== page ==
Frontal-posterior functional imbalance and aberrant function developmental patterns in schizophrenia

Dandan Sun, Huiling Guo, Fay Y. Womer, Jingyu Yang, Jingwei Tang, Juan Liu, Yue Zhu, Jia Duan, Zhengwu Peng, Huaning Wang, Qingrong Tan, Qiwen Zhu, Yange Wei, Ke Xu, Yanbo Zhang, Yanqing Tang, Xizhe Zhang, Fuqiang Xu, Jie Wang, Fei Wang

Research output: Contribution to journalArticlepeer-review

11 Scopus citations

Abstract

Schizophrenia (SZ) is a neurodevelopmental disorder. There remain significant gaps in understanding the neural trajectory across development in SZ. A major research focus is to clarify the developmental functional changes of SZ and to identify the specific timing, the specific brain regions, and the underlying mechanisms of brain alterations during SZ development. Regional homogeneity (ReHo) characterizing brain function was collected and analyzed on humans with SZ (hSZ) and healthy controls (HC) cross-sectionally, and methylazoxymethanol acetate (MAM) rats, a neurodevelopmental model of SZ, and vehicle rats longitudinally from adolescence to adulthood. Metabolomic and proteomic profiling in adult MAM rats and vehicle rats was examined and bioanalyzed. Compared to HC or adult vehicle rats, similar ReHo alterations were observed in hSZ and adult MAM rats, characterized by increased frontal (medial prefrontal and orbitofrontal cortices) and decreased posterior (visual and associated cortices) ReHo. Longitudinal analysis of MAM rats showed aberrant ReHo patterns as decreased posterior ReHo in adolescence and increased frontal and decreased posterior ReHo in adulthood. Accordingly, it was suggested that the visual cortex was a critical locus and adolescence was a sensitive window in SZ development. In addition, metabolic and proteomic alterations in adult MAM rats suggested that central carbon metabolism disturbance and mitochondrial dysfunction were the potential mechanisms underlying the ReHo alterations. This study proposed frontal-posterior functional imbalance and aberrant function developmental patterns in SZ, suggesting that the adolescent visual cortex was a critical locus and a sensitive window in SZ development. These findings from linking data between hSZ and MAM rats may have a significant translational contribution to the development of effective therapies in SZ.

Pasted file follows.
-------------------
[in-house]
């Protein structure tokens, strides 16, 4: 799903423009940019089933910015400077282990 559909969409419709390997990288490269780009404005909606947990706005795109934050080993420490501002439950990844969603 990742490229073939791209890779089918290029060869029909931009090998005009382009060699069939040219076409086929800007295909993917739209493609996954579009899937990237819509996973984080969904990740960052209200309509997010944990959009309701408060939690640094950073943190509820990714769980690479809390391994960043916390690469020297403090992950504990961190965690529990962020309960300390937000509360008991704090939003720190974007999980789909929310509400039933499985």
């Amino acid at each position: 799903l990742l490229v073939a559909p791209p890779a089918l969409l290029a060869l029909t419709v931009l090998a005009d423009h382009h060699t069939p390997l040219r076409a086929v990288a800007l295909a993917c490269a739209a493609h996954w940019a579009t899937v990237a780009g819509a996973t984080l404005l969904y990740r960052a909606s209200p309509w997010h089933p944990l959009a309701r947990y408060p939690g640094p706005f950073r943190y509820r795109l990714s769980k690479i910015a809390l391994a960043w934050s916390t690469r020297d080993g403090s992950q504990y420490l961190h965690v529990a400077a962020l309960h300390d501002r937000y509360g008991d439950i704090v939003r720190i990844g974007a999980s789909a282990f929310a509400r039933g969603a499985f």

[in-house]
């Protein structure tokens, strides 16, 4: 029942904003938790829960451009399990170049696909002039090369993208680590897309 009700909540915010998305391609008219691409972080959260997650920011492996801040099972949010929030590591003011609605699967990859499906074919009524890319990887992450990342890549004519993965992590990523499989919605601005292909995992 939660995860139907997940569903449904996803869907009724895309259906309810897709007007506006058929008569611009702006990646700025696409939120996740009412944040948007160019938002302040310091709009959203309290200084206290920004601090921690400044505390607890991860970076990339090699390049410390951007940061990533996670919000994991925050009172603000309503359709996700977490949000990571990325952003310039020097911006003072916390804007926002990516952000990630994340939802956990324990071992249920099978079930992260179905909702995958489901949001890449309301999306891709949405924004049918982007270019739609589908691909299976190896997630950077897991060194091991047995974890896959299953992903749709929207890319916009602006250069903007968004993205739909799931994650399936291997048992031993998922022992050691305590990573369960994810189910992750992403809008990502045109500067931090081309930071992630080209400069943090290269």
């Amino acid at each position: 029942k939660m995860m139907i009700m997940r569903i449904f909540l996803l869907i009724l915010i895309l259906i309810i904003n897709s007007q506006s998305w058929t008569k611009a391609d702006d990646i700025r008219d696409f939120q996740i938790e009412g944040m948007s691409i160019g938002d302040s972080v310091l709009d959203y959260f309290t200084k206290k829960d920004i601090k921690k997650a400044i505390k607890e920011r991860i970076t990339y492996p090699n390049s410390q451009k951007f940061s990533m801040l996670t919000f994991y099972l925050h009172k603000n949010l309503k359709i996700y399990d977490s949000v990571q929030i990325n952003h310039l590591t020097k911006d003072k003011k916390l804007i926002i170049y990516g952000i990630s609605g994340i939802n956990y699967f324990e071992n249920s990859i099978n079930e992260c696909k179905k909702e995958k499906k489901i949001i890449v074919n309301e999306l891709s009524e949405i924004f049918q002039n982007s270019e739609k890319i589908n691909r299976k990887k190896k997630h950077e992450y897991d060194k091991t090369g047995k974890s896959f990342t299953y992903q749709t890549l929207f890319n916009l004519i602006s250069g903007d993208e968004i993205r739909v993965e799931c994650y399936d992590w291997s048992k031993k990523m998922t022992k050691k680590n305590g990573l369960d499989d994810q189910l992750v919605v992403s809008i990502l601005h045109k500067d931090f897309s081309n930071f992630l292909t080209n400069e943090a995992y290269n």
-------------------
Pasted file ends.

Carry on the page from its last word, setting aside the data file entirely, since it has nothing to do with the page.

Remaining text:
Original languageEnglish
Article number495
JournalTranslational psychiatry
Volume11
Issue number1
DOIs
StatePublished - Dec 2021

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